A Crisis of Political Will
Going back to business as usual will lead us down a darker path.
After the trauma our country has experienced these last four years, Washington cannot go back to business as usual. It was this brand of austerity in our politics that got us into this position in the first place. Make no mistake, if the Biden administration is not transformational, another Trump-esque candidate with more competence and ambition is sure to come to power.
In a time when many Americans are in dire straits due to the pandemic, our leaders blatantly lied about $2,000 checks for votes and demonstrates our inability to have strong political will. The fact of the matter is that a nation with a robust education system that provides adequate housing, healthcare, and justice for all does not end up with a president like Trump. Our society has become polarized because government has forgotten the goals of America’s founding fathers—forming a more perfect Union.
A body politic that remains reliant on incrementalism leaves the American people behind and our democracy in potential disarray. The use of economic grievances to fight the culture war has been a norm in American politics since its founding—Republicans blaming Black and Brown people for their economic shortcomings and Democrats exploiting identity politics to further corporate influence is why we cannot go back to business as usual. It has been instilled into a great amount of the White poor working class that maintaining a racial hierarchy benefits them most because they get a set amount of privileges that are simply not allowed for Black and Brown people.
While this may be unknown to some, maintaining a racial divide has always been in the interest of the American elite and it is going to take an incredible amount of deprogramming to bridge this divide. Economic populism has been and will need to be at the front and center to kill the culture war and recognize just how much more we have in common. History has proved that whenever America has made an investment into its people, it has become a stronger and much better nation.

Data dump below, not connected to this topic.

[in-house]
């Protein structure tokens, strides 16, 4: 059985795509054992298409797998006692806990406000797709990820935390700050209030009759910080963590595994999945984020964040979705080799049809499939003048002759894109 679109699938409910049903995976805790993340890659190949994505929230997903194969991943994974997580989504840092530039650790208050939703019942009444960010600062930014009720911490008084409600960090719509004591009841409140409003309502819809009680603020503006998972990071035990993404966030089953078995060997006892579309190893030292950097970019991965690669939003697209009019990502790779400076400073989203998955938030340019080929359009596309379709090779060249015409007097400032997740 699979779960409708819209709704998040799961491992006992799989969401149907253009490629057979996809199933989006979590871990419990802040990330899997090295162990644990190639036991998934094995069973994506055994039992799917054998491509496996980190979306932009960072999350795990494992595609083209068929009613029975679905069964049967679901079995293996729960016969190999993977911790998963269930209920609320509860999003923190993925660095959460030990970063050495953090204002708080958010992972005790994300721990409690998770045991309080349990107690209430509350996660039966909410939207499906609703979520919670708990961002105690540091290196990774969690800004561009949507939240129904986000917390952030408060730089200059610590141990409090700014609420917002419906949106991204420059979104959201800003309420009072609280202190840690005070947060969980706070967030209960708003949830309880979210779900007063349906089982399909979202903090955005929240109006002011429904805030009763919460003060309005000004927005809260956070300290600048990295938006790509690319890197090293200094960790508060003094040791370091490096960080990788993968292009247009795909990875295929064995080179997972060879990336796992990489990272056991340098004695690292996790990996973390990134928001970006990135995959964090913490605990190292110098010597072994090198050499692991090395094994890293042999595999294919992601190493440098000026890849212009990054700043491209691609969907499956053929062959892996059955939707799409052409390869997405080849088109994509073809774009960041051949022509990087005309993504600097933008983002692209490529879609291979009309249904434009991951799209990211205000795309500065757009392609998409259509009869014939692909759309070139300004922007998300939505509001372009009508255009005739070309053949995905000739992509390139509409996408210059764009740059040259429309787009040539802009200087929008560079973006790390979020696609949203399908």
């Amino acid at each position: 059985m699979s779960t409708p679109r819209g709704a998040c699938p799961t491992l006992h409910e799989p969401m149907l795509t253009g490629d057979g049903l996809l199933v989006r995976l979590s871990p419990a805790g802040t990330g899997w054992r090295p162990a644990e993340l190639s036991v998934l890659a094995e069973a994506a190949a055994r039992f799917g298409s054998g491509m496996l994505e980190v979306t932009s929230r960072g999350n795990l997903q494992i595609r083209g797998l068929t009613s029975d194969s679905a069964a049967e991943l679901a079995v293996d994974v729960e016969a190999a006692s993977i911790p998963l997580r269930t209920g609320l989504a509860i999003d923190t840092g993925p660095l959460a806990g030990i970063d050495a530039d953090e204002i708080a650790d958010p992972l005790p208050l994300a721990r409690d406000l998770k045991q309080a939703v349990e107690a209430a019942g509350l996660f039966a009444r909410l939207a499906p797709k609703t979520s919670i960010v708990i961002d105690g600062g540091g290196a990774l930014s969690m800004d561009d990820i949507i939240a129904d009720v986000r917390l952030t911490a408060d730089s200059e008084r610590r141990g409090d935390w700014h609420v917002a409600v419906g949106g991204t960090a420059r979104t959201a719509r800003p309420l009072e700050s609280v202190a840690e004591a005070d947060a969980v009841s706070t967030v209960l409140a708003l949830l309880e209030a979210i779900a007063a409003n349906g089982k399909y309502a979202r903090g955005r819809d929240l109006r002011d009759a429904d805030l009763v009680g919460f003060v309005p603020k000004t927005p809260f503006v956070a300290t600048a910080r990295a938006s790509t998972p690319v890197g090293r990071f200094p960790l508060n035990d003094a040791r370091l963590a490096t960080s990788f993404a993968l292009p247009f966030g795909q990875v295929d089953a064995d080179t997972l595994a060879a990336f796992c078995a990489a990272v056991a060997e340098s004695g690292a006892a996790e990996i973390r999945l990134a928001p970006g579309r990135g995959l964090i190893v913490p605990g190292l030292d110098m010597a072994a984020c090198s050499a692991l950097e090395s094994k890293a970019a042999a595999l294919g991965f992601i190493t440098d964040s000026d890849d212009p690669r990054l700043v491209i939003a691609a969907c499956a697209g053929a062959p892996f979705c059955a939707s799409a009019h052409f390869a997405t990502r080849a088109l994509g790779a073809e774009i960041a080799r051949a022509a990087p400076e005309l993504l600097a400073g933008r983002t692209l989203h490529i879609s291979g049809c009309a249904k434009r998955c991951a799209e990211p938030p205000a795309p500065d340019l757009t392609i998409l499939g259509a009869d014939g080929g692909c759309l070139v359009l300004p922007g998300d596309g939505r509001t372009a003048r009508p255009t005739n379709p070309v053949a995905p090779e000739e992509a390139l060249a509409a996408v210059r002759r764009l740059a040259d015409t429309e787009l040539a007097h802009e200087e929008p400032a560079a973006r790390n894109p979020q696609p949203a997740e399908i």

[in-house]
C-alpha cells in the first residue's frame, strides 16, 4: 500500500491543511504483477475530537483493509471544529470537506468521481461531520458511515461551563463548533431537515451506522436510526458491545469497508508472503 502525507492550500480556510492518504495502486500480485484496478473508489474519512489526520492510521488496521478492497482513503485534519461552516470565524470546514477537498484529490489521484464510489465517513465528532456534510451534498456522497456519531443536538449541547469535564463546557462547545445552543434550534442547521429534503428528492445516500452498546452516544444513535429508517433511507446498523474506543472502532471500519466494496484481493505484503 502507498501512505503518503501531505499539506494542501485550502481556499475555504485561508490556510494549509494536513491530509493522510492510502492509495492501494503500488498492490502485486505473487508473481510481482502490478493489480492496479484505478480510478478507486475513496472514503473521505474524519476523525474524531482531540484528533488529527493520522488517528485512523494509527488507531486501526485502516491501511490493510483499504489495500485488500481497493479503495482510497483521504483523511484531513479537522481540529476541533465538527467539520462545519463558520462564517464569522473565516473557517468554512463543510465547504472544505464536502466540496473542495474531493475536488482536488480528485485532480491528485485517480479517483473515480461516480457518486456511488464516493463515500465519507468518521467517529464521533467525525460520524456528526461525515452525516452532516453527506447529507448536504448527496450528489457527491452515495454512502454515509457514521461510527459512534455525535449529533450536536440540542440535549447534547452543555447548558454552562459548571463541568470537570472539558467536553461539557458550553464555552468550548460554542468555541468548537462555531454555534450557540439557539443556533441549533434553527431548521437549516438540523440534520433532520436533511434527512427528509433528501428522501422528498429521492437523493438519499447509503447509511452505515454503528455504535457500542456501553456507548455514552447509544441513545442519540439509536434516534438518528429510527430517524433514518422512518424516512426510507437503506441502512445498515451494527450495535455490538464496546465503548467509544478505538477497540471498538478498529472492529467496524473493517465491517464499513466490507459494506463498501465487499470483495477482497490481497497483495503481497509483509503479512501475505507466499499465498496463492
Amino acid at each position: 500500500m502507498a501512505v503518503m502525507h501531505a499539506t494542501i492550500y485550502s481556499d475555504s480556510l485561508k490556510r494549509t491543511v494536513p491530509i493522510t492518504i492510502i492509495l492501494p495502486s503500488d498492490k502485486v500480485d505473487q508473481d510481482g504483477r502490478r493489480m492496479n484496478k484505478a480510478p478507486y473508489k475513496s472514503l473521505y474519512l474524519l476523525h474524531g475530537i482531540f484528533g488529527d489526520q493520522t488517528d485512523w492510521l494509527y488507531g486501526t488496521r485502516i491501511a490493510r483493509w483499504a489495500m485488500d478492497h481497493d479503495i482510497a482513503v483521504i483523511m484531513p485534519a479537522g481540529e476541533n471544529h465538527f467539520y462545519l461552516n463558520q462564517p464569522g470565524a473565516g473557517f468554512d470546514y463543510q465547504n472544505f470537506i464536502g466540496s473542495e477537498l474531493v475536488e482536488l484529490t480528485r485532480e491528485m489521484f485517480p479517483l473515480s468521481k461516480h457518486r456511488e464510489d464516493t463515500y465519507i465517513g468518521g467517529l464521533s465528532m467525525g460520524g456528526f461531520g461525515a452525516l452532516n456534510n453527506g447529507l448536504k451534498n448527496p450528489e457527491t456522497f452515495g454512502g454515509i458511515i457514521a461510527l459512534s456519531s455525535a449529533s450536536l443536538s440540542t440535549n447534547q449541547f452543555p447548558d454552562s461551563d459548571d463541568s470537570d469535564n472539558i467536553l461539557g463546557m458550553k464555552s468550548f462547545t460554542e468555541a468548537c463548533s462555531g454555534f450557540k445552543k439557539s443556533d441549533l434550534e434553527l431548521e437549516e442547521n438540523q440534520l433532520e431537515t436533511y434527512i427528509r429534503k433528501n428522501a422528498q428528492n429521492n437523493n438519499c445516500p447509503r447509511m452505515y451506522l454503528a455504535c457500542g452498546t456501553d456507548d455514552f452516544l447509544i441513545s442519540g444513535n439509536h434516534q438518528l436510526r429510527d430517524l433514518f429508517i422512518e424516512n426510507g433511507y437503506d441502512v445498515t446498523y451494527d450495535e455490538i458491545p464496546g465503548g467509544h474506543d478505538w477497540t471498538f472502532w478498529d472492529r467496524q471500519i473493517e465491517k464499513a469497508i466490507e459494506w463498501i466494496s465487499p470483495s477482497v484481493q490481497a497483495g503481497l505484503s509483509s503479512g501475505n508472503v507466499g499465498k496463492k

During periods of transformational change such as Women’s Suffrage, Great Depression, and the Civil Rights Movement, America acted boldly and instituted the kinds policies needed at the time to form a more perfect Union—an investment or a correction of the record to be on the right side of history. This is why it is concerning that the same sense of urgency during previous times of transformational change is not present in our leadership, which leaves us at risk of going down a much darker path. If we do not commit to a process of truth and reconciliation with our nation’s history, we will forget all that was fought for to get to this point.
As a result, healing and unity will take a nationwide effort to get more involved in our own communities and holding leaders in government accountable to us, the people. Trump was a mere symptom of the problem of racism, classism, and sexism and it is how we deal with the challenges of inequality bred in these ‘isms’ moving forward that will determine if we have the political will and courage necessary to build a better nation. It is critical for us to always remember how we got here because going back to business as usual will only assure us of our downfall.
– Peace be unto you.